Chorea and Choreiform Movements
Chorea is a disease that results from basal ganglia damage. It is characterized by sudden, spontaneous, irregular, highly variable, purposeless muscle movements, resembling a dancing part. Huntington's chorea is an inherited variety associated with cerebral cortex defects. It is progressive and leads to severe mental deterioration. Sydenham's chorea occurs in children as a result of rheumatic fever, frequently presenting rapid recovery without complications. The direct cause of chorea is sequential firing of agonists and antagonists, resulting in quick jerky motions.
With chorea, the muscles are not as rigid as in paralysis agitans. The condition may occur hemilaterally as a result of a vascular lesion. Grimaces may occur on the face or aberrations may be present in other parts of the body, but, like athetosis, chorea has a predilection for distal involvement. The features are most noticeable in the hands, fingers, face, tongue, and lower extremities.
In the early stages, slight twitching and digit flicking are noticed. In advanced cases, whole extremities are involved.
Choreiform movements are usually the result of a fault in the basal ganglia, their distribution is highly variable, and they may occur during sleep. They begin suddenly and are without rhythm and are generally purposeless, coarse, rapid, and jerky in character.
Ballismus and Hemiballismus
Ballismus (ballism), resembling Huntington's chorea, is exhibited as violent flinging of the extremities by vigorous involvement of the proximal muscles, often to the point of self-injury. The condition represents an extreme lack of inhibitory control. Between episodes, purposeful movements can be conducted. A pathologic substrate of subthalamic involvement is usually associated (eg, a small infarct). In differential diagnosis, chorea, focal seizures, and drug dyskinesia must be excluded.
Hemiballismus (hemiballism) is a rare sign that involves one side of the body and is usually marked in an upper limb. It is characterized by continual malcoordinated activity of the axial and proximal extremity musculature, sometimes insofar as the limb thrashes about and resembles hemichorea. The face is often spared. The onset is usually sudden. In most cases, the cause is a lesion (eg, hemorrhagic softening) of the contralateral subthalamic nucleus.
Athetosis is a disease of the corpus striatum that is characterized by involuntary slow, twisting, repetitive, worm-like movements in the extremities, especially prominent in the wrists, fingers, tongue, lips, jaw, neck, or feet. It is the result of simultaneous firing of agonists and antagonists, which produces continuously writhing snake-like movements. While variable, the clinical picture is always the same in the same patient and ceases only when the patient is asleep.
Athetosis is often noted in spastic paralysis of infants with brain damage that occurred before or at delivery. Pseudoathetosis is the result of severe proprioception loss from whatever cause.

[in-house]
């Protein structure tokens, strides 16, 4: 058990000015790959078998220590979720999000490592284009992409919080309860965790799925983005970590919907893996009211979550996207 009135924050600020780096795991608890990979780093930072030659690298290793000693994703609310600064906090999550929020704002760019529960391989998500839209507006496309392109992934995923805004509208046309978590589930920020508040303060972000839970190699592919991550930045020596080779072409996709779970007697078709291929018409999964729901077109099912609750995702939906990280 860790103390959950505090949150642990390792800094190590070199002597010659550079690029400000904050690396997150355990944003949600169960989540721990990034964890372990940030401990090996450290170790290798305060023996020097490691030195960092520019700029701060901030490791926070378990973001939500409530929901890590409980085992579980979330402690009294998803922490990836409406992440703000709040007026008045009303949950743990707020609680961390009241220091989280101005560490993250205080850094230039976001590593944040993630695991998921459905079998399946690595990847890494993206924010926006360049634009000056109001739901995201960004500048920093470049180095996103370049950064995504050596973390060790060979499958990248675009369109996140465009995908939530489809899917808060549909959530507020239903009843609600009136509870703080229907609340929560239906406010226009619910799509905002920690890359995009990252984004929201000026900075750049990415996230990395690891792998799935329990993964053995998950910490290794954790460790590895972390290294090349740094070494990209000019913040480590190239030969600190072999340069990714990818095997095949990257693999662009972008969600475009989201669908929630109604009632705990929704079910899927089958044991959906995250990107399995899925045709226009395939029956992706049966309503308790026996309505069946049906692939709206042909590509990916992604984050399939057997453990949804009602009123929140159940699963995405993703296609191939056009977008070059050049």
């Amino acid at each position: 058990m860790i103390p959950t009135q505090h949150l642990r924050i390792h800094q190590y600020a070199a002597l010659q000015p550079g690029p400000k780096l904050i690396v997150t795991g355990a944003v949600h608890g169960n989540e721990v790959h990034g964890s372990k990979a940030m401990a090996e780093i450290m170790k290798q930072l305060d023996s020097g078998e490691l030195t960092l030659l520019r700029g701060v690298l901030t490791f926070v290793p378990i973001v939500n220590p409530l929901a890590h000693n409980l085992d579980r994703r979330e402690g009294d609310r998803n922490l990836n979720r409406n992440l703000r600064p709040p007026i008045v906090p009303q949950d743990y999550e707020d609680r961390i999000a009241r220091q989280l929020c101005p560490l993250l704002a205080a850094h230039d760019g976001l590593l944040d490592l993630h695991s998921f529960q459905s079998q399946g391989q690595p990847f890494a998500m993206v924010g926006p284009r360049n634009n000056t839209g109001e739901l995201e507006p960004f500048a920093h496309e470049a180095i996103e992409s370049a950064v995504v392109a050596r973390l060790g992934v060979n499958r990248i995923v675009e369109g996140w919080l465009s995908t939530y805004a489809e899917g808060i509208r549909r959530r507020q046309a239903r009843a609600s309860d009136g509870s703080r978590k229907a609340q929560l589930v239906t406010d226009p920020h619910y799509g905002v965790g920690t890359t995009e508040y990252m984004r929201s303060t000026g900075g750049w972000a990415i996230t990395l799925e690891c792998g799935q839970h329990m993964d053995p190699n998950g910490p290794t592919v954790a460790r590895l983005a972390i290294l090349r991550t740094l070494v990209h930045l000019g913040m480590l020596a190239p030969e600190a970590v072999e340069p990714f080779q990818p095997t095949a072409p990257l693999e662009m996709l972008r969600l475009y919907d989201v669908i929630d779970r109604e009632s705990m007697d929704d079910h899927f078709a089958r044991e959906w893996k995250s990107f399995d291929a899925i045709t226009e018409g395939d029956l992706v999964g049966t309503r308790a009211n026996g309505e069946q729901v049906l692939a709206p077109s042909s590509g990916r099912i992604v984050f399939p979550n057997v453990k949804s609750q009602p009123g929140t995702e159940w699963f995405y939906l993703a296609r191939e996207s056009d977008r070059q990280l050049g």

Dystonia usually refers to mobile spasms of the axial and proximal muscles of the extremities. Dystonic movements tend to involve the large portions of the body and have an undulant, sinuous character that may produce grotesque posturing and bizarre writhing, twisting movements of the trunk and body as a whole, with some of the muscles being hypertonic. Torsion spasm (eg, spasmodic torticollis), with resulting twisting or turning movements, is considered a form of dystonia.
Ataxia means a failure or irregularity of muscular activity or coordination. With few exceptions, it especially manifests when volitional motions are attempted. In gait ataxia, the affected individual staggers while walking on a wide base in a manner similar to a drunken gait (unable to stand with the feet together), and usually sways to the side of the unilateral lesion.
The loss of equilibrium is the result of a lack of muscle synergy and not of a defect in the proprioceptive pathway. Closing the eyes in the Romberg station has little worsening effect in cerebellar ataxia. Lesions in the midline of the cerebellum cause a difficulty in maintaining an upright stance.
Convulsions and Seizures
Convulsions and seizures are sudden, violent, involuntary muscular contractions of all muscles or large groups of muscles due to a large variety of intracranial lesions. They may vary in intensity from a momentary lapse in consciousness (petit mal) to prolonged violent convulsions (grand mal).
Tonic vs Clonic Spasms
Convulsions and spasms may be either tonic or clonic. A tonic spasm is a continuous contraction of a muscle or muscles as in trismus. A clonic spasm is marked by alternating contractions and relaxations of the involved muscles such as seen in spasmodic torticollis. Convulsions are common in epilepsy, hysteria, tetanus, uremia, strychnine poisoning, eclampsia, hydrophobia, and lesions of the brain.